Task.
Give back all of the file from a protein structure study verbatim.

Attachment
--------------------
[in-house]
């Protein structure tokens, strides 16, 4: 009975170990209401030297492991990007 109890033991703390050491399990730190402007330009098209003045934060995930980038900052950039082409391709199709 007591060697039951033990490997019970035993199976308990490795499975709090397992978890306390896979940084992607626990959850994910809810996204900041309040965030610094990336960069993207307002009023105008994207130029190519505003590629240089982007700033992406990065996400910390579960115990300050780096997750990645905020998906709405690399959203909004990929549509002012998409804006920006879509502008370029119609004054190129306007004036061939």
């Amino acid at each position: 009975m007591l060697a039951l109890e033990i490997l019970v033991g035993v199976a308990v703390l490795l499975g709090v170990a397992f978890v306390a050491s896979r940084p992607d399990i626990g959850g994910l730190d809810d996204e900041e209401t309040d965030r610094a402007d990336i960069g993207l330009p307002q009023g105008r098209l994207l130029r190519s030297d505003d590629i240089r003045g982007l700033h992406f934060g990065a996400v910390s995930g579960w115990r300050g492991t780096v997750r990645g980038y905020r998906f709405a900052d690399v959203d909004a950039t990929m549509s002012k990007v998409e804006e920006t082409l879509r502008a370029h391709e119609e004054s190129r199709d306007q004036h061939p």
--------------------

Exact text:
[in-house]
């Protein structure tokens, strides 16, 4: 009975170990209401030297492991990007 109890033991703390050491399990730190402007330009098209003045934060995930980038900052950039082409391709199709 007591060697039951033990490997019970035993199976308990490795499975709090397992978890306390896979940084992607626990959850994910809810996204900041309040965030610094990336960069993207307002009023105008994207130029190519505003590629240089982007700033992406990065996400910390579960115990300050780096997750990645905020998906709405690399959203909004990929549509002012998409804006920006879509502008370029119609004054190129306007004036061939």
């Amino acid at each position: 009975m007591l060697a039951l109890e033990i490997l019970v033991g035993v199976a308990v703390l490795l499975g709090v170990a397992f978890v306390a050491s896979r940084p992607d399990i626990g959850g994910l730190d809810d996204e900041e209401t309040d965030r610094a402007d990336i960069g993207l330009p307002q009023g105008r098209l994207l130029r190519s030297d505003d590629i240089r003045g982007l700033h992406f934060g990065a996400v910390s995930g579960w115990r300050g492991t780096v997750r990645g980038y905020r998906f709405a900052d690399v959203d909004a950039t990929m549509s002012k990007v998409e804006e920006t082409l879509r502008a370029h391709e119609e004054s190129r199709d306007q004036h061939p």